Over at Shifting Baselines, there’s an interesting discussion of a question that economist Steven Levitt asks: why are we eating so much shrimp? Unfortunately, the way the question is phrased–is it supply or demand–ignores the history of another crustacean craze. Lobster.
It’s hard to believe, in an era where lobster is a gourmet delicacy, that it was once viewed as equivalent to eating vermin (think ‘sea cockroach’). In seventeenth and eighteenth century Maine, enlightened legislators passed laws prohibiting the provision of lobster to slaves, servants, and wards. Consequently, lobsters were so common that a simple drag of the subtidal zone could net many lobsters. In fact, the primary use of lobster was as crop fertilizer–they would be ground up and added to soil.
Over time, and several industrial age recessions later, the taboo against lobster gradually receded; lobsters were, after all, incredibly plentiful (and edible). Ultimately, at around the turn of the twentieth century, wealthy people vacationing in the Northeast started to like eating lobster as a bit of ‘local color.’ A gastronomical fad was born. In fact, lobster became so popular that the stocks were essentially fished out by the late 1920s–”Darling, everyone is having lobster. It’s what one does.” Fortunately, for lobsters, and unfortunately for their human predators, the Great Depression came along and gave the lobster populations an opportunity to rebound.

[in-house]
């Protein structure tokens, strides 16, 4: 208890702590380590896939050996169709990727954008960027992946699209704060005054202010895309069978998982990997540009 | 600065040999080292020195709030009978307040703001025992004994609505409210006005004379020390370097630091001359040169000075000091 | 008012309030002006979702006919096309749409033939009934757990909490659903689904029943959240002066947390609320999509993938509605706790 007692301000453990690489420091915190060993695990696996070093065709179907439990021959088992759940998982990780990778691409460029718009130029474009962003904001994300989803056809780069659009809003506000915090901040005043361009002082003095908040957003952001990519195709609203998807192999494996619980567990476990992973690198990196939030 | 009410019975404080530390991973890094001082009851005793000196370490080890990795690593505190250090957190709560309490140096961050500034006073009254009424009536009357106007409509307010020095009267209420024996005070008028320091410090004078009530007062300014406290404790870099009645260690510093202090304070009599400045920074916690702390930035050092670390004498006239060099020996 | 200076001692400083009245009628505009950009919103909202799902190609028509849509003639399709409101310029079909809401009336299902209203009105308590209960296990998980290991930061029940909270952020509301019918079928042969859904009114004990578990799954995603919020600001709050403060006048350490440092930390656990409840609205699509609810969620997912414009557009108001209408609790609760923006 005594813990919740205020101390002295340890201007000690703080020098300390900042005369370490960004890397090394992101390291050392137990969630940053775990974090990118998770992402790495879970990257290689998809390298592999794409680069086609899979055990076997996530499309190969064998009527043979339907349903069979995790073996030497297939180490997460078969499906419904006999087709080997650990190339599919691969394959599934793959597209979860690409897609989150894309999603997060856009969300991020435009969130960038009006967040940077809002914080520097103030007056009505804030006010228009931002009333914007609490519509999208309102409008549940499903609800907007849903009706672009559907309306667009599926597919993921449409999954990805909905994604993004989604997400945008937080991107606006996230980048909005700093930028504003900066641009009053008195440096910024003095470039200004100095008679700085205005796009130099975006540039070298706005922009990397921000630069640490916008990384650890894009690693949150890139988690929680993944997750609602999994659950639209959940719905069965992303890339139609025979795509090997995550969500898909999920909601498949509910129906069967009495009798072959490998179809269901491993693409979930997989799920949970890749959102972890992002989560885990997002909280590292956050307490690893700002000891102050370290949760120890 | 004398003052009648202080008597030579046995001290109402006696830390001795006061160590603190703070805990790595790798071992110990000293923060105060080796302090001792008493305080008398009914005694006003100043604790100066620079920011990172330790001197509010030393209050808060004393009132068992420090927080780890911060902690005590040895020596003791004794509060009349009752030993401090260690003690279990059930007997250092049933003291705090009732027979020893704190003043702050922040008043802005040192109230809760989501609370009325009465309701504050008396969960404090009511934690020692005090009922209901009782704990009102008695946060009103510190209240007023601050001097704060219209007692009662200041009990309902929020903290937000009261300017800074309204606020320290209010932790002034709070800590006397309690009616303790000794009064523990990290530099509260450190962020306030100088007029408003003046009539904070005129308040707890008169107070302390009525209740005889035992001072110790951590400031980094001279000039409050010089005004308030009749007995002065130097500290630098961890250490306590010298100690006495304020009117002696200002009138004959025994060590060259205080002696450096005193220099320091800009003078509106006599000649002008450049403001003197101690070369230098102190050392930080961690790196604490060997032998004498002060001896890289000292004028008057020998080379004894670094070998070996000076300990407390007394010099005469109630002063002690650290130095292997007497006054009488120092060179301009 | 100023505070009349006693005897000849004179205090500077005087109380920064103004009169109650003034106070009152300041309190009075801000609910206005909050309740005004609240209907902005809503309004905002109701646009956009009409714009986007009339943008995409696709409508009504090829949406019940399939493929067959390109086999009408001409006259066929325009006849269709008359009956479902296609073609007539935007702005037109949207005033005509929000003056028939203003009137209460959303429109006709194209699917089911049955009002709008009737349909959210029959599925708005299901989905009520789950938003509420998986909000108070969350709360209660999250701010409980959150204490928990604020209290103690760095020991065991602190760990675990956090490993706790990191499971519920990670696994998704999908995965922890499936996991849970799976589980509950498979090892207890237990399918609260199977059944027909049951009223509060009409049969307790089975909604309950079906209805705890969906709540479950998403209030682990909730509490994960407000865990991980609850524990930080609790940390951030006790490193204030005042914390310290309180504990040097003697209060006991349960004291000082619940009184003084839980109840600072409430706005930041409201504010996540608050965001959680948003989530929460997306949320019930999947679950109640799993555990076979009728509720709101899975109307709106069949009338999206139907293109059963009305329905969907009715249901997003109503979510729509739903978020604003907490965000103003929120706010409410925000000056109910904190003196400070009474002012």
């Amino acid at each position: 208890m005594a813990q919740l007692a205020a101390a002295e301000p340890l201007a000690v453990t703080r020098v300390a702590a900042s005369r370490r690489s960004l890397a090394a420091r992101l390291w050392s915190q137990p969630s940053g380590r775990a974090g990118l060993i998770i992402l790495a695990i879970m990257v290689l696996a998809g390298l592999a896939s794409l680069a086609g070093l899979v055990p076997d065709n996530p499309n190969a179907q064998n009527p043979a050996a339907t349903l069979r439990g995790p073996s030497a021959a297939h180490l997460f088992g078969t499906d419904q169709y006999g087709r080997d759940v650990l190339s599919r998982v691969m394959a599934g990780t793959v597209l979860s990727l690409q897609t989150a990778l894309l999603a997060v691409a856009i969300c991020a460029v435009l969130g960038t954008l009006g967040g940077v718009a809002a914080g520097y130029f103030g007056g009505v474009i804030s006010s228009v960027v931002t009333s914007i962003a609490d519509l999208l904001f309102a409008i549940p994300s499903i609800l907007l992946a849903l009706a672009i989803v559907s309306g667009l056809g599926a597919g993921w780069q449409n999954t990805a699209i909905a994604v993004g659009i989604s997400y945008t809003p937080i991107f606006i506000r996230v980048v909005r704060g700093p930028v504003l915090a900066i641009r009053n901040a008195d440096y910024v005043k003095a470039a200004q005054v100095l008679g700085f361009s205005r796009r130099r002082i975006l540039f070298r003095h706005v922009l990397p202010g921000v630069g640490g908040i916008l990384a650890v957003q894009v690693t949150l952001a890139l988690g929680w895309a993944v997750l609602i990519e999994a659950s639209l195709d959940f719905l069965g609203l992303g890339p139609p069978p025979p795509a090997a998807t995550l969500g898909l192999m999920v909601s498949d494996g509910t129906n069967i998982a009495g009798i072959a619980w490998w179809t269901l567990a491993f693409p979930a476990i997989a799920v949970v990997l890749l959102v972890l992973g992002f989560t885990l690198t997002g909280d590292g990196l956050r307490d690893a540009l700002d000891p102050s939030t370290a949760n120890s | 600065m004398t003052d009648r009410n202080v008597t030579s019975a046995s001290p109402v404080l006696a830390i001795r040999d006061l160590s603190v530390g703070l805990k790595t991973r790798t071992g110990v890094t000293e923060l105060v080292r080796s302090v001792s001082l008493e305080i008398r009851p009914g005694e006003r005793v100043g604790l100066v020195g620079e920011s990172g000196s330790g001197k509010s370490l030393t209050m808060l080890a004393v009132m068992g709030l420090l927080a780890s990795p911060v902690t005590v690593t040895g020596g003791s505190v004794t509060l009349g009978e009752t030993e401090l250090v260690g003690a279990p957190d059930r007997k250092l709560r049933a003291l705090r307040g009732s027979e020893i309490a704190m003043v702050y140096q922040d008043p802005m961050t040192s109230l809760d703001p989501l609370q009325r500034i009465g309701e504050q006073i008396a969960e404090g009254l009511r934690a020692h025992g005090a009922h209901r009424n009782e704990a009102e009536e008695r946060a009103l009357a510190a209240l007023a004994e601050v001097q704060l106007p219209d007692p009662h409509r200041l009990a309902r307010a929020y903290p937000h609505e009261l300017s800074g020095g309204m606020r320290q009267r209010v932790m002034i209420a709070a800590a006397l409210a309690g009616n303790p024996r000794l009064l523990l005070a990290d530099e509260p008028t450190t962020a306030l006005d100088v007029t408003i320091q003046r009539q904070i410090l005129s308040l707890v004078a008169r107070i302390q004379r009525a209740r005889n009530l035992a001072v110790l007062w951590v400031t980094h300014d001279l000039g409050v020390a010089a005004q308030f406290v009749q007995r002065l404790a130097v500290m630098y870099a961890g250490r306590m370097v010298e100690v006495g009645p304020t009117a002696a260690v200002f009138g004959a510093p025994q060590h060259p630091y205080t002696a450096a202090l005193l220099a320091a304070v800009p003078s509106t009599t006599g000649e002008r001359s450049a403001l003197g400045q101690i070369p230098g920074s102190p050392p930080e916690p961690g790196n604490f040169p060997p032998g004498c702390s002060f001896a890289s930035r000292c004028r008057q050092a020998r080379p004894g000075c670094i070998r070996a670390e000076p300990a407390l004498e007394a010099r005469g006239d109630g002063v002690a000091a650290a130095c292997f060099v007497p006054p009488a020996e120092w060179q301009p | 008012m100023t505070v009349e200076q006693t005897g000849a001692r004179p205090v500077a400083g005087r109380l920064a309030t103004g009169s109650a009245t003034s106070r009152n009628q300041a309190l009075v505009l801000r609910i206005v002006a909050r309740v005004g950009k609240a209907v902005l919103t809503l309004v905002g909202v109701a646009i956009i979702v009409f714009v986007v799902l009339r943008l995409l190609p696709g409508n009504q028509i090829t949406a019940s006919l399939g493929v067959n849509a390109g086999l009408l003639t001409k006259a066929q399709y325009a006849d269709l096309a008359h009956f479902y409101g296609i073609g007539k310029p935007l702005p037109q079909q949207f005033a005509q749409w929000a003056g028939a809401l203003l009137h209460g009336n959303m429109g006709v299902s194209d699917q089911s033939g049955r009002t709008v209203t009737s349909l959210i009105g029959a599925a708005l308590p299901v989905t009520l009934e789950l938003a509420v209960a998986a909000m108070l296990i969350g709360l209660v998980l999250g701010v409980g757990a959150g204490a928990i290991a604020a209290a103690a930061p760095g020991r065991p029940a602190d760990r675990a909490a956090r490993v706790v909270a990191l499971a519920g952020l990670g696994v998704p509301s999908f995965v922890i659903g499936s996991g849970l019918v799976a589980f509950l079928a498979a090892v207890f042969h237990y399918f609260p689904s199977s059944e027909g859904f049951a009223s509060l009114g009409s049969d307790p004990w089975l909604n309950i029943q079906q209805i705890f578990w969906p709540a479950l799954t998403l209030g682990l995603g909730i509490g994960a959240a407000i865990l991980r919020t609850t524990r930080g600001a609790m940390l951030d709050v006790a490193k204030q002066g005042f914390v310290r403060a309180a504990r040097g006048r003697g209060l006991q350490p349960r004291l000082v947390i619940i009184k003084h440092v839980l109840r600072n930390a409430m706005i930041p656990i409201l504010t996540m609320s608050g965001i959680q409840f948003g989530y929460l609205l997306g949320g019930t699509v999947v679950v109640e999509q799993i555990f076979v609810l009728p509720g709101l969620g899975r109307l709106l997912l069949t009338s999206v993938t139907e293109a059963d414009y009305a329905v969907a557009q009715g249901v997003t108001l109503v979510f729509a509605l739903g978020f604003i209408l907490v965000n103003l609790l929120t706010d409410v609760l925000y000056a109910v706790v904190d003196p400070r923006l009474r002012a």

So why do I bring the lobster up? Because I think Levitt’s question is poorly phrased. Most natural resources are first utilized because they are cheap and plentiful. Given the long and sad history of overexploitation of virtually every natural resource, at some point, there are other options, that solely from an economic perspective, are better options. At this point, it’s safe to say that demand, not supply, is driving consumption. In terms of seafood, it’s hard to say if this applies to shrimp. Relatively speaking, harvesting shrimp is economical, but, given the overexploitation of virtually every seafood stock, I’m not sure we have an economic model to deal with that situation. In other words, what happens when the potential replacement stocks are also inefficient to harvest?
Before I end, two completely unrelated points:
- Cod went through the same treatment as lobster. At one point, it was seen as a poor person’s fish. So were several other fishes.
- Has any ecologist ever tried to figure out what the devastation of the lobster populations did to local ecosystems? Removal of a major crustacean predator certainly didn’t make species invasions harder.